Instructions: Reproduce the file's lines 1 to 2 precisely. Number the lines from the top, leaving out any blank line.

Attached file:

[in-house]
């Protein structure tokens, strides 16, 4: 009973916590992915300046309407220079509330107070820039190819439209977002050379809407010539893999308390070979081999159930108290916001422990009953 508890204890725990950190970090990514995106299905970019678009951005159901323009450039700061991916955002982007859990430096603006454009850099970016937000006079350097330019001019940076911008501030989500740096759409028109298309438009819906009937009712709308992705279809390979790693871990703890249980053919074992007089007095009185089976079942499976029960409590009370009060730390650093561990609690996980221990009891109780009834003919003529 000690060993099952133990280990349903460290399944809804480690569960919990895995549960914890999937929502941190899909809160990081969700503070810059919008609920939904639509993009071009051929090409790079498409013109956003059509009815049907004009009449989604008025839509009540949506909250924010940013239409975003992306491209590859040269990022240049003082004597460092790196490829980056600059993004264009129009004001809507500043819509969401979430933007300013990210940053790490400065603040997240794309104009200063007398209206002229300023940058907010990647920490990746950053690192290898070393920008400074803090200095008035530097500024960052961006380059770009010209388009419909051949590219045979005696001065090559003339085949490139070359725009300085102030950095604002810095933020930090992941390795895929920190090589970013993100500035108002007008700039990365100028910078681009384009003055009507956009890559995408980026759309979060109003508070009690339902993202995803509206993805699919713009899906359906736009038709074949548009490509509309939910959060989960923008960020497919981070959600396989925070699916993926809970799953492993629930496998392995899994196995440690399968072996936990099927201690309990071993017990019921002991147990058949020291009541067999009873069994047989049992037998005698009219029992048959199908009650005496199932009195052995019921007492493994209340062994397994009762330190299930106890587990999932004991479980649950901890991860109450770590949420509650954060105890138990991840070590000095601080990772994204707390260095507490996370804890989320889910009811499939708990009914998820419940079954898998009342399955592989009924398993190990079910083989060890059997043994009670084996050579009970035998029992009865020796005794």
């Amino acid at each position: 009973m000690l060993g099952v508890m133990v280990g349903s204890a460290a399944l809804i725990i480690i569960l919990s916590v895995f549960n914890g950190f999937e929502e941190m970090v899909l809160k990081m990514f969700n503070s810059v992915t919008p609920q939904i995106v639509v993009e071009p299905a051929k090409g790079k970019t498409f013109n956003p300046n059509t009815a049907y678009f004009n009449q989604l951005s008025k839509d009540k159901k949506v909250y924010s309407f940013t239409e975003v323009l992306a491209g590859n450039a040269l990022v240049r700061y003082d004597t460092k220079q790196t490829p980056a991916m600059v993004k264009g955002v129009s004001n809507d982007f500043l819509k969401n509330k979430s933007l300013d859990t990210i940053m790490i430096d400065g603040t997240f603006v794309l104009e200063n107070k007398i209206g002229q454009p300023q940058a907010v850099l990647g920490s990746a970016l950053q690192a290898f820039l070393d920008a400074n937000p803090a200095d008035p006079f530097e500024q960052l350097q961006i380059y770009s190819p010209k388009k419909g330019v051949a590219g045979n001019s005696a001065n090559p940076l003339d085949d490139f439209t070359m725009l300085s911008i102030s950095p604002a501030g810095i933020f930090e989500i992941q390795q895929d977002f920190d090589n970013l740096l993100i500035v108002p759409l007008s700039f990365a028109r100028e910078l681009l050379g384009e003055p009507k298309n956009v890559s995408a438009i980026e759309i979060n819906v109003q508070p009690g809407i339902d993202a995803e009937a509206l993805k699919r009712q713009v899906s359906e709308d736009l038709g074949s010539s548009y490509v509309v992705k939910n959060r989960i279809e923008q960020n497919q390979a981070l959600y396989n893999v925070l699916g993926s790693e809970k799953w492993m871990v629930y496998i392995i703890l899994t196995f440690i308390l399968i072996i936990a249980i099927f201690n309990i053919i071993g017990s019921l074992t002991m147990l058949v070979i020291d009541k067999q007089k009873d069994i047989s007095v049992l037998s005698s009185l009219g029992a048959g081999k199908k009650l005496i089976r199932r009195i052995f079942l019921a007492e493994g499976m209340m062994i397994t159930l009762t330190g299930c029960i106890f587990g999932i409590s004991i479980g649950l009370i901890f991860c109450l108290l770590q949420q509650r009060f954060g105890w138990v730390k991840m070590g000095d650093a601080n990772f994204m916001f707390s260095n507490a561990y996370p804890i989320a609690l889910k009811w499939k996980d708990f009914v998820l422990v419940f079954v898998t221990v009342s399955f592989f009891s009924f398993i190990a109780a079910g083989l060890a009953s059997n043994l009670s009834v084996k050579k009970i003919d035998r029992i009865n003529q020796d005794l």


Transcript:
[in-house]
């Protein structure tokens, strides 16, 4: 009973916590992915300046309407220079509330107070820039190819439209977002050379809407010539893999308390070979081999159930108290916001422990009953 508890204890725990950190970090990514995106299905970019678009951005159901323009450039700061991916955002982007859990430096603006454009850099970016937000006079350097330019001019940076911008501030989500740096759409028109298309438009819906009937009712709308992705279809390979790693871990703890249980053919074992007089007095009185089976079942499976029960409590009370009060730390650093561990609690996980221990009891109780009834003919003529 000690060993099952133990280990349903460290399944809804480690569960919990895995549960914890999937929502941190899909809160990081969700503070810059919008609920939904639509993009071009051929090409790079498409013109956003059509009815049907004009009449989604008025839509009540949506909250924010940013239409975003992306491209590859040269990022240049003082004597460092790196490829980056600059993004264009129009004001809507500043819509969401979430933007300013990210940053790490400065603040997240794309104009200063007398209206002229300023940058907010990647920490990746950053690192290898070393920008400074803090200095008035530097500024960052961006380059770009010209388009419909051949590219045979005696001065090559003339085949490139070359725009300085102030950095604002810095933020930090992941390795895929920190090589970013993100500035108002007008700039990365100028910078681009384009003055009507956009890559995408980026759309979060109003508070009690339902993202995803509206993805699919713009899906359906736009038709074949548009490509509309939910959060989960923008960020497919981070959600396989925070699916993926809970799953492993629930496998392995899994196995440690399968072996936990099927201690309990071993017990019921002991147990058949020291009541067999009873069994047989049992037998005698009219029992048959199908009650005496199932009195052995019921007492493994209340062994397994009762330190299930106890587990999932004991479980649950901890991860109450770590949420509650954060105890138990991840070590000095601080990772994204707390260095507490996370804890989320889910009811499939708990009914998820419940079954898998009342399955592989009924398993190990079910083989060890059997043994009670084996050579009970035998029992009865020796005794």